Field of Science

Who Has Worked on Aetosaurs?

By now almost everyone probably knows that aetosaurs are my favorite Triassic critter and the animal in which I choose to specialize (although I deal from time to time with phytosaurs and other Triassic beasties, as well as early dinosaurs). What amazed me when I first started researching aetosaurs (I was not really familiar with them prior to 1997) was who had worked on them. Here is a short (and certainly not complete) list of prominent researchers who have worked on and/or collected aetosaur specimens. Although many of the earliest workers thought they were dealing with fish, crocodylians, or phytosaurs they laid the foundation for our modern studies. How many other fossil animals can claim this pedigree?

Louis Agassiz. Named Stagonolepis in 1844. First description of an aetosaur.

Thomas Huxley. Provided first detailed descriptons of Stagonolepis and determined its reptilian affinities.

Hermann von Meyer. Described first material of Paratypothorax.

Edward Cope. Named Typothorax coccinarum, Episcoposaurus horridus, and E. haplocerus.

Oscar Fraas. Named Aetosaurus ferratus.

Eberhard Fraas. Named Aetosaurus crassicauda.

Othniel Marsh. Named Stegomus arcuatus.

Freidrich von Huene. Redescribed several taxa.

Barnum Brown. Collected several specimens from Arizona and Utah (see photo above).

Maurice Mehl. Named Acompsosaurus wingatensis.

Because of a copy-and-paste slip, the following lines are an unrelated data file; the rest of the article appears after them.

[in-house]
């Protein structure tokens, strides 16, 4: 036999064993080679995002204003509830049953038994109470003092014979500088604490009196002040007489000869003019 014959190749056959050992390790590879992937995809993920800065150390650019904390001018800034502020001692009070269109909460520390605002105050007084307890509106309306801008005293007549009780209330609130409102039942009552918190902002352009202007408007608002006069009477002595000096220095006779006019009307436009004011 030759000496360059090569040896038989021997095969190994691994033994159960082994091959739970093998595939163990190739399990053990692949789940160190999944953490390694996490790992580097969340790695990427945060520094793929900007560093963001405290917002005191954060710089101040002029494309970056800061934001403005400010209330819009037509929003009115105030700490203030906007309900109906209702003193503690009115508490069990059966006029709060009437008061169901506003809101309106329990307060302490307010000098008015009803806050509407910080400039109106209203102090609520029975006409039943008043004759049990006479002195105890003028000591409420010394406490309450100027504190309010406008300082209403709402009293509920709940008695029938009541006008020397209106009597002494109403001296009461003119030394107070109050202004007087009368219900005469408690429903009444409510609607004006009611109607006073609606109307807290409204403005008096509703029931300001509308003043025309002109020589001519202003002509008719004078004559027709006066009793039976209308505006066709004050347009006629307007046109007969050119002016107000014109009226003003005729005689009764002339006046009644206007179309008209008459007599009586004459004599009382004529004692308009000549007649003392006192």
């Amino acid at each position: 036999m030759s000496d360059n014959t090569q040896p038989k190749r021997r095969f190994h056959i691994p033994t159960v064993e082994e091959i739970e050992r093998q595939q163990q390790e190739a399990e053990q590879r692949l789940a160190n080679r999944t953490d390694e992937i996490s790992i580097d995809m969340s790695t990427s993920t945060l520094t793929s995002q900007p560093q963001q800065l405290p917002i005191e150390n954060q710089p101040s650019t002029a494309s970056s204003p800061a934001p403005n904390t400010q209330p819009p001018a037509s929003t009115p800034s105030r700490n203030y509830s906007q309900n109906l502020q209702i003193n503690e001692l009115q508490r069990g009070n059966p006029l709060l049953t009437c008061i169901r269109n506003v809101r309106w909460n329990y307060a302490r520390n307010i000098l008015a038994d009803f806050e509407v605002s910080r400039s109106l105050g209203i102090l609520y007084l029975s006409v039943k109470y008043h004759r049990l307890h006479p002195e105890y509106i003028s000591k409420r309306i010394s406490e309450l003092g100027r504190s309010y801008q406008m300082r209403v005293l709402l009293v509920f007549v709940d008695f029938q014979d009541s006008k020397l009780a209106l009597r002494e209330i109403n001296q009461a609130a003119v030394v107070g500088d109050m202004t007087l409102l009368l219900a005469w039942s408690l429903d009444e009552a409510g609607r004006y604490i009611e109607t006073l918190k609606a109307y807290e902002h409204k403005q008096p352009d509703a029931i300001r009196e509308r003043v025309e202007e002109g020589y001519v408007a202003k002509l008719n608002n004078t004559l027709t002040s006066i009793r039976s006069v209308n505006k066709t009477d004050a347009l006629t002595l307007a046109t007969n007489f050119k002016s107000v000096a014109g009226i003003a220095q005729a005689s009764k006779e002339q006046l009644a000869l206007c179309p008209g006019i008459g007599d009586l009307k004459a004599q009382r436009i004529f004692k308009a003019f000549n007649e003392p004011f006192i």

Ermine Case. Named Desmatosuchus spurensis. Collected holotype of Calyptosuchus wellesi.

Charles Camp. Collected many specimens. Studied Stagonolepis holotype.

Samuel Welles. Collected specimens.

Glenn Jepsen. Described Stegomus arcuatus jerseyensis. First good description of caudal armor.

Joseph Gregory. Collected specimens. Reviewed Typothorax and Desmatosuchus.

Donald Baird. Described more specimens of S. arcuatus.

Alick Walker. Produced defining monograph of Stagonolepis.

Jose Bonaparte. Named Neoaetosauroides engaeus.

Note that I have left out many recent workers, not because they have not made important contributions to aetosaurs, but because it would be premature to judge how they will be remembered by their peers in regards to those named above.

Below is a photo of an aetosaur femur collected from the Chinle Formation of Utah by Barnum Brown in the late 1800s. Photo courtesy of the USMN.



2 comments:

  1. It is humbling for a two-bit hack like me to have worked with the same group of animals as these giants of paleontology. I am also impressed with the current generation of aetosaur workers, some of whom will be mentioned with these heavy hitters someday. Aetosaurs rock!

    ReplyDelete
  2. Bryan,

    I'm sure that you will definitely make the list.

    Bill

    ReplyDelete

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